This month I looked at Mr Thompson and the GE Pension Plan & The GE Supplementary Pension Scheme. He is a member of the Plan and the Scheme, and since 27 May 1988 has also served as a trustee for both.
Increases to pensions in payment for pre-1997 service are discretionary, but from 1988 to 2009, inflation-related increases were consistently given for pre-1997 service. Since 2010 inflationary increases have not been granted on pre-1997 service.
Mr Thompson does not have protected inflationary increases. When he was a trustee, they got permission/funding to apply the increases. He relied on this success, claiming there was an understanding it would continue, strengthened by assurances to this effect to members following the 2002 sale of a subsidiary.
Mr Thompson requested, but not given, a copy of the actuarial assumptions used to establish special membership terms arising from the sale. He argued that if pre-1997 pension increases were provided in the assumptions, it would be evidence that increases were non-discretionary and that there was a commitment to continue them.
Mr Thompson submitted that the Trustee and the Company incorrectly made a blanket decision not to grant any discretionary inflation increases in future.
Citing Prudential Staff Pensions v Prudential Assurance , he argued that the employer’s duty of good faith could be breached if there was a failure of process; that the manner in which the employer exercised its discretion was irrational and perverse; and that failure of process, if significantly severe, can undermine trust and confidence.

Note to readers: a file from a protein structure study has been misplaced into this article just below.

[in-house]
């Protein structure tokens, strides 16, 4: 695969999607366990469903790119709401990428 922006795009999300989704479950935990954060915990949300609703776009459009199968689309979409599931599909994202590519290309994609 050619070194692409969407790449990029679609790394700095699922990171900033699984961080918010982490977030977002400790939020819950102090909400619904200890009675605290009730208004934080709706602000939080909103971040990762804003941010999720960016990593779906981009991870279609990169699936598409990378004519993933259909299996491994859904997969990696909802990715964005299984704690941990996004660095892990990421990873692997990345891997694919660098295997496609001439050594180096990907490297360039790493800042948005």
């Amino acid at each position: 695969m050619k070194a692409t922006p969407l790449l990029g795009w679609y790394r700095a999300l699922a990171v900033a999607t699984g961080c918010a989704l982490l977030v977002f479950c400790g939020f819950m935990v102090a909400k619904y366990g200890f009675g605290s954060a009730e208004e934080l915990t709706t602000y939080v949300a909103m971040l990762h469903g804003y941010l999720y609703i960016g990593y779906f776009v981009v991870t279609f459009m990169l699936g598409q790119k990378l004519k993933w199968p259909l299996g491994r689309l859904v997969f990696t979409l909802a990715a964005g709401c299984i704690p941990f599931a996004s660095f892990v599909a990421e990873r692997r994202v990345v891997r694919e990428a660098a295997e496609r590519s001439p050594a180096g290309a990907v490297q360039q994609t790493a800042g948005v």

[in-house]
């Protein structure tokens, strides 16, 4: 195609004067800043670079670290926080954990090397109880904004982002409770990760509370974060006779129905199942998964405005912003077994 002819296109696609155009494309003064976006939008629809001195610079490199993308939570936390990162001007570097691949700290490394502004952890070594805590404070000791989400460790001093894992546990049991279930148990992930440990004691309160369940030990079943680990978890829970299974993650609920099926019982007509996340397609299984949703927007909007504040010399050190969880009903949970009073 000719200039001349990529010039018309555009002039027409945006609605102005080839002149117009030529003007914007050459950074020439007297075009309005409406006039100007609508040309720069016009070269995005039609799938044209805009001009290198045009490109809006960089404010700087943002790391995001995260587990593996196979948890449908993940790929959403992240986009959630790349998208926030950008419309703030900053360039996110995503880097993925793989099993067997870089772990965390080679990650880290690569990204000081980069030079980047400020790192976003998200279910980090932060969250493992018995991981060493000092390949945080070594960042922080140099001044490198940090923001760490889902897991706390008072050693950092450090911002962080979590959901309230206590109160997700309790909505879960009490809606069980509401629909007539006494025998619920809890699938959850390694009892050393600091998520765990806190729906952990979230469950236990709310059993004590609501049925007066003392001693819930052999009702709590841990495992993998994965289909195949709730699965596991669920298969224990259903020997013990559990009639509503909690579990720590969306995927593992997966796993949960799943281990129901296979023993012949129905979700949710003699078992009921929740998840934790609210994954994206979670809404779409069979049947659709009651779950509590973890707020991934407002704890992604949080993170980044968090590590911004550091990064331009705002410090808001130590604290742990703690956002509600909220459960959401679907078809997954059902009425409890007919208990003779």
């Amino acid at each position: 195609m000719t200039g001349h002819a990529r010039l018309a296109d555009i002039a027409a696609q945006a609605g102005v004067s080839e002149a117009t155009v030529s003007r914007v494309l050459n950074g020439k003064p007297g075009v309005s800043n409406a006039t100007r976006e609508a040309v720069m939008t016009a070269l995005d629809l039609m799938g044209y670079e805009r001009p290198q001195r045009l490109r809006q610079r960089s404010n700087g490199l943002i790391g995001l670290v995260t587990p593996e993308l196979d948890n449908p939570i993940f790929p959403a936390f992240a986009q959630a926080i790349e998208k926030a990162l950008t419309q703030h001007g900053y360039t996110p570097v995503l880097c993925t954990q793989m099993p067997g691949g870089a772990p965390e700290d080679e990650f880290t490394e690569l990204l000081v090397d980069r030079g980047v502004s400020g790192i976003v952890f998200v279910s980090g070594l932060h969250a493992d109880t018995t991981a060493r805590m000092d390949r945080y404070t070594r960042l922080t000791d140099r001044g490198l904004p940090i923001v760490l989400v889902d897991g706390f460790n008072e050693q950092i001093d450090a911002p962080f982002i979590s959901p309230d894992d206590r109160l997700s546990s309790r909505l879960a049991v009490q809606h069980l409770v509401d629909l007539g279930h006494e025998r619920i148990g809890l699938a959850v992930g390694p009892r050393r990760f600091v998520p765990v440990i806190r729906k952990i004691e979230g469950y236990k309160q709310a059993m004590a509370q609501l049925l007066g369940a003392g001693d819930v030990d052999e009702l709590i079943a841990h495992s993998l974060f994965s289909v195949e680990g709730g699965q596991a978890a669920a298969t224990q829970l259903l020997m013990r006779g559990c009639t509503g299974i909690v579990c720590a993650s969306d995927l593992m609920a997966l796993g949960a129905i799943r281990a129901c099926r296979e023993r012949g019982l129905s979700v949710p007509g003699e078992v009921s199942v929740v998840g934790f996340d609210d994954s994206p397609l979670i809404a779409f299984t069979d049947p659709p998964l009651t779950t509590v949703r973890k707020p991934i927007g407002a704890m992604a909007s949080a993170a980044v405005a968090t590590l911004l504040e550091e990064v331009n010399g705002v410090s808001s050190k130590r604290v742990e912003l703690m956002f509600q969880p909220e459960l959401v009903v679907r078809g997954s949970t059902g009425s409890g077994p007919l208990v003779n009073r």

Under the rules, the principal employer may only exercise its discretion in relation to increases once the Trustee has decided to exercise discretion in favour of the increase. Once the decision has been relayed to the employer, the employer has to agree or disagree.
In 2010, the principal employer did not wait for the Trustee’s representations, as it should have done. As this is contrary to the rules, it can be considered a failure of process.
Mr Thompson also argued that it was impossible for the trustee’s discretion to have been correctly exercised, as the full trustee board was barred from entering into discussion on the matter. The discussion was limited to a sub-committee and the trustee failed to consider all relevant factors.
For the employer to have exercised discretion as per the rules, the discretion should have been considered annually. The removal of funding for increases from the 2009 valuation meant an advance decision had been made for the subsequent three years, so an annual review could not have been carried out.
Mr Thompson also argued that the employer has an implied contractual obligation to provide the pension increases owing to existing custom and practice. The firm had a history of paying discretionary pension increases. Pre-funding of the increases had been provided as part of previous valuations, and provision for inflation-related increases were included in actuarial assumptions used to calculate the lump sum paid by the employers under a 2003 agreement.